November 9, 2019 | By: Paso del Norte Children’s Development Center
Camila’s reading scores and her grades were below average. During my meeting with her teacher, I expressed the concern of my daughter having a learning disability. “I think my daughter has dyslexia,” I told her teacher.
The teacher was resistant and to this date, I still remember her remark, “Oh don’t worry. She will get her P’s and Q’s and D’s and B’s. It’s just a matter of time.” By the end of the school year, I was called into a meeting where the teacher expressed her concern. “Maybe she does have dyslexia.”
By this time, my daughter was not sleeping, seemed depressed, and was struggling with her self-esteem. In class, she was excluded from sitting with her peers. I left that meeting feeling like I had failed my girl, my daughter. I would no longer wait for others to help her. I could not and would no longer wait, I had to act.
During that summer, Camila and I spent time in the library reading and learning about dyslexia. Overcoming Dyslexia by Sally Swaywitz was very helpful. My husband and I found a family counselor to talk to our daughter. And in time, she was smiling and understanding that she would be okay. We later found out through therapy that my husband also had dyslexia but that’s a whole other story.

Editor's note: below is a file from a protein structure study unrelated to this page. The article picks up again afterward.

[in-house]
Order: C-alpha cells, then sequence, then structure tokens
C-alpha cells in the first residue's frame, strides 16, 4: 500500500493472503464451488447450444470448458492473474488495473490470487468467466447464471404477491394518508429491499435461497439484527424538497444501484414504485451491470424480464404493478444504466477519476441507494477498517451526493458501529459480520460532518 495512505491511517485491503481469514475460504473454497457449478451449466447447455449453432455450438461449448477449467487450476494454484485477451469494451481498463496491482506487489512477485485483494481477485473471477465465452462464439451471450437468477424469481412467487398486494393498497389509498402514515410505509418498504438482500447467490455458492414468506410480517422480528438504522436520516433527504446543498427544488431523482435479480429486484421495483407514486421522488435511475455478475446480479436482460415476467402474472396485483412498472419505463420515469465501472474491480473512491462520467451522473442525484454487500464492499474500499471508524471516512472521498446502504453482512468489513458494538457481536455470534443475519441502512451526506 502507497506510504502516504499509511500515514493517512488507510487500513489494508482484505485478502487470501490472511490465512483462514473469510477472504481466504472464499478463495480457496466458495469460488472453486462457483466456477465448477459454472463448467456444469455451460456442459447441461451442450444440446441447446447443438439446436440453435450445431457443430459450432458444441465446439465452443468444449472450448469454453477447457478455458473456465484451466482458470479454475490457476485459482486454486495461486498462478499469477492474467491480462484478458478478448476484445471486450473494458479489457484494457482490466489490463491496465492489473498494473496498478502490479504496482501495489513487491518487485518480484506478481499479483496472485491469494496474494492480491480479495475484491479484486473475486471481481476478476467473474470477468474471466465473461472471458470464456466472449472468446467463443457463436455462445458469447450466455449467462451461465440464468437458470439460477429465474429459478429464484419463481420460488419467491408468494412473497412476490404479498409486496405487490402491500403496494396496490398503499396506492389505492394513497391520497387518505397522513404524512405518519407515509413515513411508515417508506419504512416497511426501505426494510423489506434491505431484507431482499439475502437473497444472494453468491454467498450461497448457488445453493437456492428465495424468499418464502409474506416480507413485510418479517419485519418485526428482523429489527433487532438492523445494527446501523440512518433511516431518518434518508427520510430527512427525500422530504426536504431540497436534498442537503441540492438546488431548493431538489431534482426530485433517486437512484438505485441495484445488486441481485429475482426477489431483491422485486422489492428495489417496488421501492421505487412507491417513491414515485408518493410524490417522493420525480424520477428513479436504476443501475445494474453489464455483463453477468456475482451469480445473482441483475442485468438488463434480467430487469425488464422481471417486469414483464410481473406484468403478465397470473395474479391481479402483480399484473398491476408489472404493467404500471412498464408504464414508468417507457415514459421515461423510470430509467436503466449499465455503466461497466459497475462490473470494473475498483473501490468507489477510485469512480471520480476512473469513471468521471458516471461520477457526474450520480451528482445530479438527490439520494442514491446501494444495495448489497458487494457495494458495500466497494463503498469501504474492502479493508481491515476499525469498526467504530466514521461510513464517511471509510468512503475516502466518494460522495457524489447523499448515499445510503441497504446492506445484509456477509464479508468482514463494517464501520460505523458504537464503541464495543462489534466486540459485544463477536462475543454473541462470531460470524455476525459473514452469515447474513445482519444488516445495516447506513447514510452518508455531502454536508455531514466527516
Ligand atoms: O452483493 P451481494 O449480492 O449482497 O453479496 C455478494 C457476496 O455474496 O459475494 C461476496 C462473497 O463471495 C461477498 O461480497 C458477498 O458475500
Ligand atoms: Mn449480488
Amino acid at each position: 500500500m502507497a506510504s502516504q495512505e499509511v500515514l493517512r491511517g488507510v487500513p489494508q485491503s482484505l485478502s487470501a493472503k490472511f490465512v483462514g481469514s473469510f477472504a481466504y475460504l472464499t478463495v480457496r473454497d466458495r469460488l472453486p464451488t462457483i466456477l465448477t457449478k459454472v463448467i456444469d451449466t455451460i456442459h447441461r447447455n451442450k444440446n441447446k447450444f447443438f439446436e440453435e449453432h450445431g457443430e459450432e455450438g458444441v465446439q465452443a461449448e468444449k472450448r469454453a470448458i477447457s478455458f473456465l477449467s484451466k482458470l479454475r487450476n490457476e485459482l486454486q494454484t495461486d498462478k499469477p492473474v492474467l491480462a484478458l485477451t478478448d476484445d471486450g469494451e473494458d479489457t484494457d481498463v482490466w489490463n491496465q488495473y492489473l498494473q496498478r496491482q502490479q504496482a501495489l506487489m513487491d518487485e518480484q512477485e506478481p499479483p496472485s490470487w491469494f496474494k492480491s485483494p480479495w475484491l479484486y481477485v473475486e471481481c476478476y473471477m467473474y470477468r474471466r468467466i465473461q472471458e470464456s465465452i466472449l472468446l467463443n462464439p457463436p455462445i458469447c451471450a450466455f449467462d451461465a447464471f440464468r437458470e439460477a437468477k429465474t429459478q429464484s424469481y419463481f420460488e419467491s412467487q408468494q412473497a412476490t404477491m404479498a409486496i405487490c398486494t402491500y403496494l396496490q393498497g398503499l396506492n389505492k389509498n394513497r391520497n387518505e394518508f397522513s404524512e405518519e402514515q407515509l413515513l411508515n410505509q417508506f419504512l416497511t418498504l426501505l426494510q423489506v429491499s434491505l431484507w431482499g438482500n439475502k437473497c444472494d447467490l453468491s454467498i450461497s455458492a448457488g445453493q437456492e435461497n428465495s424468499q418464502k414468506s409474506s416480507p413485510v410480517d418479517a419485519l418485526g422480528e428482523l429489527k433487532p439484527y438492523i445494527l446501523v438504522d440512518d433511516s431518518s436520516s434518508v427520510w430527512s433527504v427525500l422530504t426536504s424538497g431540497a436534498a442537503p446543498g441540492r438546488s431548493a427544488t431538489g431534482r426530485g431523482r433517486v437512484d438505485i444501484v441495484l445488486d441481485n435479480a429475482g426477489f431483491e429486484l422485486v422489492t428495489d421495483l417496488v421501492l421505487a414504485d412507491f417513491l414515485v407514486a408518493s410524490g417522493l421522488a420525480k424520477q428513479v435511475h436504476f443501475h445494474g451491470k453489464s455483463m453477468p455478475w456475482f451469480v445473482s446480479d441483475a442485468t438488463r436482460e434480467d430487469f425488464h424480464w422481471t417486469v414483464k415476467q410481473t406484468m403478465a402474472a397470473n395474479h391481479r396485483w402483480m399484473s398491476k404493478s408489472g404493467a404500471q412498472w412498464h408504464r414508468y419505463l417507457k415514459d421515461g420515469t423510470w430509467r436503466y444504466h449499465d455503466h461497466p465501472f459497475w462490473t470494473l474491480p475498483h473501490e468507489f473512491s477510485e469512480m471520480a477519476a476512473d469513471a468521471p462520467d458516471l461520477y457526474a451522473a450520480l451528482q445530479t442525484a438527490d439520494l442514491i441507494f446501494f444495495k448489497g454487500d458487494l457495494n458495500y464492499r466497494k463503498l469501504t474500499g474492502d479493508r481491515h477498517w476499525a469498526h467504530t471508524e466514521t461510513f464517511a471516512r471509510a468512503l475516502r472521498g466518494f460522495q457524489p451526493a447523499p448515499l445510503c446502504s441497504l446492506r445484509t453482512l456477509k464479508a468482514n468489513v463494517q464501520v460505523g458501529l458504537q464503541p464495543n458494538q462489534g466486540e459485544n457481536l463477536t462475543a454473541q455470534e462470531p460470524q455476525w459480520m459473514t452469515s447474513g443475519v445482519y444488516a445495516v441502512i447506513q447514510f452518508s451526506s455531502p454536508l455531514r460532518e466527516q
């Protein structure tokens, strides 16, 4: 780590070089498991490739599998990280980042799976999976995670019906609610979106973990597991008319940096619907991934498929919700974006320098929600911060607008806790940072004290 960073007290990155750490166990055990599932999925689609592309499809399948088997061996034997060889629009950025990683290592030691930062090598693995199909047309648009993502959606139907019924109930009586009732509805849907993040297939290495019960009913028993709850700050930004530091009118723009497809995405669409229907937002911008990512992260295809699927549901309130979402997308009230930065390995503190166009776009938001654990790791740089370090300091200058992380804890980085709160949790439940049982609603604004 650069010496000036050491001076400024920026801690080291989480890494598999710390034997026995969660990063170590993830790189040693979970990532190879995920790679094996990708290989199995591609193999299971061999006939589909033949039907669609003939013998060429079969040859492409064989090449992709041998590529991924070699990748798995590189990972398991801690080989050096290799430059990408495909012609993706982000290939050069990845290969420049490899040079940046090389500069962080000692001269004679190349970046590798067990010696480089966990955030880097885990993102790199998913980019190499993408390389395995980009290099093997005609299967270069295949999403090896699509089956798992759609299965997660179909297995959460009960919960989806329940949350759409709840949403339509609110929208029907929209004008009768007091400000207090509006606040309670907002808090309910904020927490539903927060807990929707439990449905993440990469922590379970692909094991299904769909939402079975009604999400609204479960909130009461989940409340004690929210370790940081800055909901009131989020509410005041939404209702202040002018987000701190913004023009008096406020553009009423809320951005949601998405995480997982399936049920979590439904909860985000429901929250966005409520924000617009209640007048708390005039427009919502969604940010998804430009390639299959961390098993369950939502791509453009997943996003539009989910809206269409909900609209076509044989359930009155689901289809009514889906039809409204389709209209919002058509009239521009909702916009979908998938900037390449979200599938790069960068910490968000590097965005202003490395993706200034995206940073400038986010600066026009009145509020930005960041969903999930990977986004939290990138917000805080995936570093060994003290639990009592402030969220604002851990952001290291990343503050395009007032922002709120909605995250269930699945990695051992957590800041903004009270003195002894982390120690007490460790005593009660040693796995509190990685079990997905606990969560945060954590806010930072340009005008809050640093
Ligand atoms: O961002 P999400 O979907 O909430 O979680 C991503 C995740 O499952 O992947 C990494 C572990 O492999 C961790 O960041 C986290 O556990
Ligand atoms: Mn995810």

We did a lot of research and found resources that could help our daughter and her dad. Changes were made at home. When her diagnosis came in during her first months of fourth grade, we were ready. She was more than ready. We were ahead of the game.
My daughter had embraced her learning disability and was prepared to learn a whole different way. She began to grow in every way possible. By the end of fourth grade, she was earning Honor Roll certificates, terrific kid awards, and most improved student. She was commended for placing high in her reading and math state exams.
Her stress level decreased, and she was enjoying life. She is now a junior in high school. She’s in the top 20% in her class with little to no accommodations needed. Once a team was willing to assist our daughter’s educational needs, she was able to grow and continues to shine. But it all began at home. As parents, we are her number one support.
Internships can be a great way for teens and young adults to gain valuable work experience. Here, one mom discusses how her son’s recent internship has helped him—and society.